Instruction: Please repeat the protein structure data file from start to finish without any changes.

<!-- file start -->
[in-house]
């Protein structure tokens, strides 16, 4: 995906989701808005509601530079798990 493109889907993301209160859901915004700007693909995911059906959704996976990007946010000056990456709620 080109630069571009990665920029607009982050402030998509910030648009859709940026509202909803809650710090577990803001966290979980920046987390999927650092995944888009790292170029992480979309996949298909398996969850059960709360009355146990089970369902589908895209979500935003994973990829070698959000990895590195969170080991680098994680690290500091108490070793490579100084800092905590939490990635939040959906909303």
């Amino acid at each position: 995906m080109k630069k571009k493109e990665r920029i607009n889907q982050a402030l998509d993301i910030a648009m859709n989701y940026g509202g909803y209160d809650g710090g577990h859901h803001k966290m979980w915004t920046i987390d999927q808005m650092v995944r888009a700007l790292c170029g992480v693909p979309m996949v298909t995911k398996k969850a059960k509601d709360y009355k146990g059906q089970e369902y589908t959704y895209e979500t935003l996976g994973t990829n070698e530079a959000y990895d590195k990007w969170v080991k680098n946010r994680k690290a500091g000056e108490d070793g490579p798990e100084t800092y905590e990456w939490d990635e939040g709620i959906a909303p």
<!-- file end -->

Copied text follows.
[in-house]
């Protein structure tokens, strides 16, 4: 995906989701808005509601530079798990 493109889907993301209160859901915004700007693909995911059906959704996976990007946010000056990456709620 080109630069571009990665920029607009982050402030998509910030648009859709940026509202909803809650710090577990803001966290979980920046987390999927650092995944888009790292170029992480979309996949298909398996969850059960709360009355146990089970369902589908895209979500935003994973990829070698959000990895590195969170080991680098994680690290500091108490070793490579100084800092905590939490990635939040959906909303």
């Amino acid at each position: 995906m080109k630069k571009k493109e990665r920029i607009n889907q982050a402030l998509d993301i910030a648009m859709n989701y940026g509202g909803y209160d809650g710090g577990h859901h803001k966290m979980w915004t920046i987390d999927q808005m650092v995944r888009a700007l790292c170029g992480v693909p979309m996949v298909t995911k398996k969850a059960k509601d709360y009355k146990g059906q089970e369902y589908t959704y895209e979500t935003l996976g994973t990829n070698e530079a959000y990895d590195k990007w969170v080991k680098n946010r994680k690290a500091g000056e108490d070793g490579p798990e100084t800092y905590e990456w939490d990635e939040g709620i959906a909303p």